We were all created by God to do great things. God’s intention was to use us greatly and impact those around us in a meaningful way in the light of eternity. In Ephesians 2:10 Paul tells the church in Ephesus, For we are God’s workmanship, created in Christ Jesus to do good works, which God prepared in advance for us to do. We were created with a purpose. Let us remember that in all we do.
Today’s Psalm was written by the wisest man that ever lived, King Solomon. And true to form, his words of wisdom speak volumes in Psalm 127:1, Unless the Lord builds the house, its builders labor in vain. Unless the Lord watches over the city, the watchmen guard in vain. Accomplishments in this life mean nothing unless they come from the Lord and are done for His glory. With few exceptions, most of our accomplishments will be forgotten within a few generations of our passing. Wouldn’t it be better to accomplish things that have meaning for eternity?
If each of us knew how much time we had left in this lifetime, we would live it differently. Life is really short in the light of eternity. In Psalm 39:4 David cries out to God and says, “Show me, O Lord, my life’s end and the number of my days; let me know how fleeting is my life. David acknowledged how fleeting our time is and how quickly it will all end. We are not promised tomorrow, so we need to make sure we make the most of today and every day.
We can spend all our time and energy chasing down riches, but in the end we will have done nothing but pursued something we cannot take with us into eternity. Proverbs 23:5 says: Cast but a glance at riches, and they are gone, for they will surely sprout wings and fly off to the sky like an eagle. The hard thing about riches is we can never have enough. The more we have, the more we want. It is a vicious cycle. Let us spend out time and energy working towards the things that impact our lives eternally. They may be more difficult to attain, but will have everlasting consequences and bring glory to God.
There are many things we choose to invest time in doing, but we should invest most of our time in what matters for eternity. In 1 Timothy 4:8 Paul says to Timothy, For physical training is of some value, but godliness has value for all things, holding promise for both the present life and the life to come. While physical well-being is important, we should spend most of out time working on things that have an impact towards God’s eternal kingdom. These bodies will one day fail, but our Spirit will live on forever.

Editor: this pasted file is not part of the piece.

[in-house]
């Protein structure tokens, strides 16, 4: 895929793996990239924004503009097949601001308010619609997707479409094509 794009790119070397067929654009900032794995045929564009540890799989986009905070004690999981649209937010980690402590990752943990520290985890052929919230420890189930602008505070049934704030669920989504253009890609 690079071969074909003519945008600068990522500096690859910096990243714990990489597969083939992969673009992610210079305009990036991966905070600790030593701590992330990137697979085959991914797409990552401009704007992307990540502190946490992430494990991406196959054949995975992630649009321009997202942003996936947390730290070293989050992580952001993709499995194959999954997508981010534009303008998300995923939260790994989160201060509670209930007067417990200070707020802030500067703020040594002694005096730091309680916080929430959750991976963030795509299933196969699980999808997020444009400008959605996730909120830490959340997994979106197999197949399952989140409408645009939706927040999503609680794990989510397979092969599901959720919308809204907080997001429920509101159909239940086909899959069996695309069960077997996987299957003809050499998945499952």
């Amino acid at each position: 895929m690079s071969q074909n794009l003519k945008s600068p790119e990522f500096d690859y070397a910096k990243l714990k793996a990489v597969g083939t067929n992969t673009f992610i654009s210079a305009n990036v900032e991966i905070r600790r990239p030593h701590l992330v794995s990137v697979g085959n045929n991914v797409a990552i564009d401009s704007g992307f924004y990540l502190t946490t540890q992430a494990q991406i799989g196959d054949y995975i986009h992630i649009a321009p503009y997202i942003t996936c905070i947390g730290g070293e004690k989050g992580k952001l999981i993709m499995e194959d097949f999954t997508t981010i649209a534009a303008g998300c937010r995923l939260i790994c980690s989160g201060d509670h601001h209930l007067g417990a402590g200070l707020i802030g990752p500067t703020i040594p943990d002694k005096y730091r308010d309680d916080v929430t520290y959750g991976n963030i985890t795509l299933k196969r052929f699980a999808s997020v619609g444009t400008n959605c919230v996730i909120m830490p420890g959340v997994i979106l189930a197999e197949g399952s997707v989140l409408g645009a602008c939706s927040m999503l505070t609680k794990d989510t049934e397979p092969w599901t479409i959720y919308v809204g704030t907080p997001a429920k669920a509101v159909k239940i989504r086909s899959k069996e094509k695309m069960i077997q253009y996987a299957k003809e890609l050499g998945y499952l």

Before Christ came and died on the cross for our sins, men were not allowed to go directly to God, they had to go to a High Priest who would then intercede for them. This all changed after Christ. In 1 Timothy 2:5 Paul explains, For there is one God and one mediator between God and me, the man Christ Jesus. Christ became the real-time mediator for us with God. He covered our sins to allow us to be in God’s presence. Without Christ we would still be slaves to the law. But through Christ the law was fulfilled and he covers us. Praise Him for our gift of eternity and the ability to have a true relationship with God..
There is nothing any one of us can do to deserve eternal life. God’s grace is how we have come into salvation. In Ephesians 2:8-9 Paul says, 8 For it is by grace you have been saved, through faith – and this not from yourselves, it is the gift of God – 9 not by works, so that no one can boast. God ultimately gives us the gift of salvation because He loves us and He knows we were incapable by our own power to live a life worthy of eternal life. It is a gift from Him which does not require anything of us. We may feel like we owe God something for this gift, but we don’t. His grace is sufficient.
While there are many smart people, including Biblical scholars, no one knows it all. God reveals bits and pieces to us through study, but we won’t know everything until we see Him after our earthly life is over and eternity begins. In 1 Corinthians 13:12 Paul says it perfectly, Now we see but a poor reflection as in a mirror; then we shall see face to face. Now I know in part; then I shall know fully, even as I am fully known. I love my time on this earth and I full expect to live each moment to the fullest. But I cannot wait to see Jesus face to face for the first time. It will be and amazing moment to say the least.
We are called to not conform to this world. However, we are also called to become all things to all men in order to bring them into a relationship with Christ. In 1 Corinthians 9:22 Paul says, To the weak I became weak. I have become all things to all men so that by all possible means I might save some. Paul’s only real concern was bringing people closer to Christ. It did not matter what reason was given as long as they understood God’s love for them and His desire for their eternal salvation. Let us all remember the same thing. God does not call us to perfection in order to be saved, He calls us to salvation so that we can be made perfect in His eyes.
In today’s reading we find Barnabas and Peter perform a miraculous healing in Lystra. This caused the people to think they were Greek gods. But Paul and Barnabas corrected the men in Acts 14:15, “Men, why are you doing this? We too are only men, human like you. We are bringing you good news, telling you to turn from these worthless things to the living God, who made heaven and earth and sea and everything in them. It is easy to take the credit for being awesome when we act with God’s help, but we must always remember it is God who gets all the glory in all circumstances. That doesn’t mean we can’t feel good about our accomplishments, we just need to remember the purpose of all we do in the end is to impact eternity.